THE POWER OF WORDS TO SHAPE OUR WORLD
The central premise of Papaw giving Curley a word a week—and the one that helps form the structure of the novel—comes from something that was related to me as a child. My mother would tell me the story of how her father (my grandfather) would give her and her sisters a word to learn every night at the dinner table. They would then use that word throughout their conversation that evening. It became a game that the whole family played.
My mother’s love for words was passed down to me, of course, which is one of the reasons I became a writer. I also believe strongly that words have power—that the words we speak and hold in mind help shape our experience of the world. This idea was a source of major inspiration for SAVING WONDER. I also feel the spirit of my own grandfather in Papaw. Although he died before I was born, I hear that he was a kind and generous man.
My grandfather’s desk where I sometimes write.
While I was working on another novel, I took a trip to Eden Park in Cincinnati to do some research for a scene I was about to write. During that visit, I discovered a gazebo that had been there for over a hundred years. All around its stone base, people had carved their initials and left little messages—some of them dating as far back as the early 1900s. I was enchanted by this historic gathering place of friendship and love. As I ran my fingers over the engravings, I came upon one that had an unexpected effect. Someone had carved, “I love Curly Hines.”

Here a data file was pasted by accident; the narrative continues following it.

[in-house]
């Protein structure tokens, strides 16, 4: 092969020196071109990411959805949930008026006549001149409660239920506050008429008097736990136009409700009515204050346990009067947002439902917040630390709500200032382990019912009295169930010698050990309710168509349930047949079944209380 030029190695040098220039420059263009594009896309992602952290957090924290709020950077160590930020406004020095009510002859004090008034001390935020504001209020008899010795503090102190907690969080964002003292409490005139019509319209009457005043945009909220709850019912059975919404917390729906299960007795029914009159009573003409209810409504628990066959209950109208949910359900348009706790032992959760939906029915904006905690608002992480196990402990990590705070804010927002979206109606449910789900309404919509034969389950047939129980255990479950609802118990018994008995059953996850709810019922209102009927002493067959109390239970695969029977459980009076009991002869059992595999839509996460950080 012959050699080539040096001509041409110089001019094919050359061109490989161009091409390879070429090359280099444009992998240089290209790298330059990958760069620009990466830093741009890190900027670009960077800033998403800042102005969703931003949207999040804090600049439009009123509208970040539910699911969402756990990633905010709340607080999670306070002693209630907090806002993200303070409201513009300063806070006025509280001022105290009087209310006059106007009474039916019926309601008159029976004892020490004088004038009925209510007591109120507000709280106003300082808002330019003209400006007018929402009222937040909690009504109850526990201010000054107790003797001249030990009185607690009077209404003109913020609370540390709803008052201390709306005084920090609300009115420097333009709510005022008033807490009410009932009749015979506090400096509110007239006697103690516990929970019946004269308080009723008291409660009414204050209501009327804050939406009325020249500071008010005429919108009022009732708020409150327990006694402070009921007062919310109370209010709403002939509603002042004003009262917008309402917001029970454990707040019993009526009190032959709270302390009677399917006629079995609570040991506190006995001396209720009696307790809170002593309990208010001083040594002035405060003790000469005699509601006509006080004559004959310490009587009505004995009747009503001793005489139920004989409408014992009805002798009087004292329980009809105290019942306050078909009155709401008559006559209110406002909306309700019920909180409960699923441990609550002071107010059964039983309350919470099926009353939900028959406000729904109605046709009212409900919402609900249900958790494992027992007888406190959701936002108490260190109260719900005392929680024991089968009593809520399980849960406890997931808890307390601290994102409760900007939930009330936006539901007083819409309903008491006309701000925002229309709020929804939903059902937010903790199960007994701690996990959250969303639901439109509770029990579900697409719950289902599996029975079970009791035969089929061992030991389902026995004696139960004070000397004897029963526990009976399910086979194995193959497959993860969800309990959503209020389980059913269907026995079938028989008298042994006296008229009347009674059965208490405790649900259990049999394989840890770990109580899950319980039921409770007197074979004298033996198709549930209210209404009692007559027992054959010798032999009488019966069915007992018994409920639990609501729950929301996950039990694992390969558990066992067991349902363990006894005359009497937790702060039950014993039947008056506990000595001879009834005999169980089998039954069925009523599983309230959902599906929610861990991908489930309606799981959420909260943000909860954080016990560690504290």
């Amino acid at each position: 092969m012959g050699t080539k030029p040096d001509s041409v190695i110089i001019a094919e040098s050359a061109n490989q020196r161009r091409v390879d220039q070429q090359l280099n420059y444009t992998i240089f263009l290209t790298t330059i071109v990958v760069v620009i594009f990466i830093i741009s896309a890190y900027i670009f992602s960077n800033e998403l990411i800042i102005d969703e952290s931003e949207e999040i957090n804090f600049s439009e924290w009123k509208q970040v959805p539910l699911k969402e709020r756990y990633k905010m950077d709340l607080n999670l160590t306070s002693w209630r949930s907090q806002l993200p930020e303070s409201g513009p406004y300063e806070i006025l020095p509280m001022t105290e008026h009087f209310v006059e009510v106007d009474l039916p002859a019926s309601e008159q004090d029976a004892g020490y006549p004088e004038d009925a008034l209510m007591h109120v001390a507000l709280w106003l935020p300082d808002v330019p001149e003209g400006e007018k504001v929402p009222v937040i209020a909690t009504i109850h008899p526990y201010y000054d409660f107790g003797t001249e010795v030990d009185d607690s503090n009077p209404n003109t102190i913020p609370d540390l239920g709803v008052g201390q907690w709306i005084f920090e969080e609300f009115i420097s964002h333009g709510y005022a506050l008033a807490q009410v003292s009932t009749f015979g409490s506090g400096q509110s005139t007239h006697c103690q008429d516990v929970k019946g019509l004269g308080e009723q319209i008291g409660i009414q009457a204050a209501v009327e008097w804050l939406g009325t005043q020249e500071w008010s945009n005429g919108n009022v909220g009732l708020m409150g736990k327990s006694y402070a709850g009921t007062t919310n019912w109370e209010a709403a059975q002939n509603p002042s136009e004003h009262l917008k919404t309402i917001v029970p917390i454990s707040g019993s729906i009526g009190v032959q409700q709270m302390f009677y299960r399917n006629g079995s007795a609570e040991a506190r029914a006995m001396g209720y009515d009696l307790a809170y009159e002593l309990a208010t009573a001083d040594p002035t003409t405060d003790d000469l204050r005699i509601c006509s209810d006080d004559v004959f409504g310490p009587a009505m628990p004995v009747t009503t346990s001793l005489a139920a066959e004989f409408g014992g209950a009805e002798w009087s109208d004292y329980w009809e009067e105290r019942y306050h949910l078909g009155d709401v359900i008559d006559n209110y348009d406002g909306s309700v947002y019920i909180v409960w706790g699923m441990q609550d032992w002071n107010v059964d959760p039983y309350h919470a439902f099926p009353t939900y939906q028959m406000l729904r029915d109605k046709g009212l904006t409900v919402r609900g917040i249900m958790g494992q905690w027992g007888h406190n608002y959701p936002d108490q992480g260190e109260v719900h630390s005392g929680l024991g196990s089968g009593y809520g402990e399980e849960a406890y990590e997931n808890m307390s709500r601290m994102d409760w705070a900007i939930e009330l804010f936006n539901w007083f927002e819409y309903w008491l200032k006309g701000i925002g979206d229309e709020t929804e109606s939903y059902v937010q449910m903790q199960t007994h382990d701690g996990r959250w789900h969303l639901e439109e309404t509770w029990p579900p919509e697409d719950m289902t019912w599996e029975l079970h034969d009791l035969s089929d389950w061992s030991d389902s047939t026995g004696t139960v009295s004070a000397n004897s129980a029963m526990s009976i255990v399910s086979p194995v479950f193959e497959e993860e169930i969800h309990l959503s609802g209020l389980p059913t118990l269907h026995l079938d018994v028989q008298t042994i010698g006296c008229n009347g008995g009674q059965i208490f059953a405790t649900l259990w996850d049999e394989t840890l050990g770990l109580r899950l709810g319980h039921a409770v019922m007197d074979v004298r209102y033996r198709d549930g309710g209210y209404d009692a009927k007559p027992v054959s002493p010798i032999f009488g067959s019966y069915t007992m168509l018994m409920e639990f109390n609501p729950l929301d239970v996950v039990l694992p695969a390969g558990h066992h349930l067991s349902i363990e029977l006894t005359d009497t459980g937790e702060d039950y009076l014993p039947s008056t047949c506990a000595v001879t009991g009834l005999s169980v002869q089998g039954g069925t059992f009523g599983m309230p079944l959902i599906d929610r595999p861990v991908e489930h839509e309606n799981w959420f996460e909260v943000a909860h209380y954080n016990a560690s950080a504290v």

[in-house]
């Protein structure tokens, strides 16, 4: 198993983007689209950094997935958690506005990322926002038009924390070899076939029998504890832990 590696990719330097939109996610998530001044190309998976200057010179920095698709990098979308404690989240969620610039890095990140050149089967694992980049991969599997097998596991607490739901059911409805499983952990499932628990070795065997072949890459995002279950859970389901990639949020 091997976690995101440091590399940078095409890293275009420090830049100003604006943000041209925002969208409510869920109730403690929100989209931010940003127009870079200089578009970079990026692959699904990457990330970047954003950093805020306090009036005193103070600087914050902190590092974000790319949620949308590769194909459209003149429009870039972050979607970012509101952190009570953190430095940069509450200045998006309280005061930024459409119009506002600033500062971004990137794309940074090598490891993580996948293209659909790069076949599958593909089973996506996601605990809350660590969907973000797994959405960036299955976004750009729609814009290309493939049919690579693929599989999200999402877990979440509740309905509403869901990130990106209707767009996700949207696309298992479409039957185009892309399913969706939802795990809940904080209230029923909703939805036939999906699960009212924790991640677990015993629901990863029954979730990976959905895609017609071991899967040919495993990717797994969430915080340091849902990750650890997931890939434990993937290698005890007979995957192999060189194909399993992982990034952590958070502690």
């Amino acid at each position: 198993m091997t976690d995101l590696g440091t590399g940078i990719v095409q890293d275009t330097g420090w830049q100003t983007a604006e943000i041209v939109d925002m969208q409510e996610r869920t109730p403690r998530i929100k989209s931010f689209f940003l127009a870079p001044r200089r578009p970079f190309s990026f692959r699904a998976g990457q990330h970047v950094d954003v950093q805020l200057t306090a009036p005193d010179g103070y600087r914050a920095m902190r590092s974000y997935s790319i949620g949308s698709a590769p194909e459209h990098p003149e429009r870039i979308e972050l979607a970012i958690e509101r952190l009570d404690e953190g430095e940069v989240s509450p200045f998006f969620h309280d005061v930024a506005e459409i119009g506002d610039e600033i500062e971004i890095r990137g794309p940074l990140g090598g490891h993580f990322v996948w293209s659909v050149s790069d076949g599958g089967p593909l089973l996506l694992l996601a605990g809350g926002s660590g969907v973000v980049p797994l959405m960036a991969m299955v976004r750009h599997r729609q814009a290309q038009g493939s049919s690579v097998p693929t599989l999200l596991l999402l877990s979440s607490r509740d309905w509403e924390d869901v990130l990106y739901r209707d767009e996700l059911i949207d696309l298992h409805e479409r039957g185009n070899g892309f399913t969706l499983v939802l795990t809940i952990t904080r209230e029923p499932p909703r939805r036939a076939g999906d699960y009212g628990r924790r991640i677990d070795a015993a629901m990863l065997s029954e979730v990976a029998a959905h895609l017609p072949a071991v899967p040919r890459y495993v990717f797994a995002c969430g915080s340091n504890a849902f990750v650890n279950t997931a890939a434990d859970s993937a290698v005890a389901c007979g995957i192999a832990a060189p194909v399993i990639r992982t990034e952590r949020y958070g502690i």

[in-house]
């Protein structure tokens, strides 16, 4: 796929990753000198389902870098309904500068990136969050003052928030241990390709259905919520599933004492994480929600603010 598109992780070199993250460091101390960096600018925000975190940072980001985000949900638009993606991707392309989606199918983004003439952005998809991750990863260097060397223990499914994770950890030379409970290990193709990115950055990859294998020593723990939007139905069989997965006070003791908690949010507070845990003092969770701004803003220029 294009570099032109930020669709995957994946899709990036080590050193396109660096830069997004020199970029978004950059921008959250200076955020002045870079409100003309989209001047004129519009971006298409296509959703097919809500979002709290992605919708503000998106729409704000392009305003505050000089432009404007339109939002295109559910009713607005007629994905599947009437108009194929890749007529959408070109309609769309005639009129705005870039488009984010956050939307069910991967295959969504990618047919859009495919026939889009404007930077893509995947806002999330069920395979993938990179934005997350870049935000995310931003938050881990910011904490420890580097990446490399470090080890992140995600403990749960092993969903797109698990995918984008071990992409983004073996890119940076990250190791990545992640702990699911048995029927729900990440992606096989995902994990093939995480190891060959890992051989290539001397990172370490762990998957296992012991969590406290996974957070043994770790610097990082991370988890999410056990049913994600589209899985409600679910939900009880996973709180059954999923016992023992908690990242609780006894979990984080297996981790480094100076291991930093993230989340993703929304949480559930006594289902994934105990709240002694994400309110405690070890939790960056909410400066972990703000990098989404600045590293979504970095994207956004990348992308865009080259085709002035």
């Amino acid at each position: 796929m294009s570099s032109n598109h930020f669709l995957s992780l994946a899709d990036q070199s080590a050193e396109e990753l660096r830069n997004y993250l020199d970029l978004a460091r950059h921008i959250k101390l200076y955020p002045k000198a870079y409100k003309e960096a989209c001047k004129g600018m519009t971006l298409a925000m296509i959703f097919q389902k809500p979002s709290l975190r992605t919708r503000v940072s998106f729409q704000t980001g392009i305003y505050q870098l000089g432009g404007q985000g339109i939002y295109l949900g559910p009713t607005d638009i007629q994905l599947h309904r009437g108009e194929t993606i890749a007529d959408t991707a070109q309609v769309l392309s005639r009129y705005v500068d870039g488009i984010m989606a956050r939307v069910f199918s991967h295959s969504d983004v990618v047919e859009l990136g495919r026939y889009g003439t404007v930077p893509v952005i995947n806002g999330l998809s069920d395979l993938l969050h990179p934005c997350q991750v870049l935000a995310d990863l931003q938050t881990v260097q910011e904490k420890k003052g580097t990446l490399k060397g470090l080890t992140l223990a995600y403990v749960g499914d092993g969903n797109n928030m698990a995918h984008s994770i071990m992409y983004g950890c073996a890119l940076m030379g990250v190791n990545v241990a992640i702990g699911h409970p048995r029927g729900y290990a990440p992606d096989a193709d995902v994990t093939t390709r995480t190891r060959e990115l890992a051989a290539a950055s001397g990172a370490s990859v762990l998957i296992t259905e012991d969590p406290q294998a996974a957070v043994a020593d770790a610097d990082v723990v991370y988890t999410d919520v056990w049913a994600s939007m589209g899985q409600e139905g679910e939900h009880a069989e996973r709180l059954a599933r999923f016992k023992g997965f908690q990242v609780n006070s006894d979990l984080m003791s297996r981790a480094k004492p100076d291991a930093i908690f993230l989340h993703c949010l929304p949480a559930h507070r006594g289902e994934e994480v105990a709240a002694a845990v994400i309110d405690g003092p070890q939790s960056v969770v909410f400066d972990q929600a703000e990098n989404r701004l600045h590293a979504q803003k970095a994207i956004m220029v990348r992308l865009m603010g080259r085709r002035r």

In that instant, I knew who that boy was. It was as if he had plopped down into my psyche and said “How do you do?” I knew he was tall and thin; he had curly hair, of course, and he was inquisitive and kind. I also knew he came from the mountains of eastern Kentucky.
Sometimes I say that Curley Hines “haunted” me, but what I really mean is that the idea of this character wouldn’t let me go until I wrote down his story. It was a year before I wrote down a word of it, and then two more years before I wrote it in earnest. But honestly, the writing was a joy and I felt companioned in the process—by all of my characters. I love every one of them.
THE ELK TOUR
When my husband and I moved to Lexington, Kentucky from the Seattle area, we began missing the mountains that held so much beauty for us in the Pacific Northwest. We decided to explore the mountains and surrounding countryside here in Kentucky, so that we could fall more in love with our new home. When we saw that the state park system was offering elk tours in the Appalachian Mountains, we jumped at the chance.
Although we saw a lot of natural beauty that weekend, this was also our first exposure to mountaintop removal mining. Like the tour in my novel, this one took us to an active mining site in order to view the resident elk herd. In our eyes, the devastation to the landscape was profound. Much of what a reader will find in the “elk tour” scene was very much like what my husband and I experienced that early February morning.
So those are just three of the sources for all the ideas that make up the novel, SAVING WONDER. Some ideas come from my life, what I already know and have experienced. Other ideas come from my curiosity—my research of people, places and things I want to know more about.
All ideas are gifts.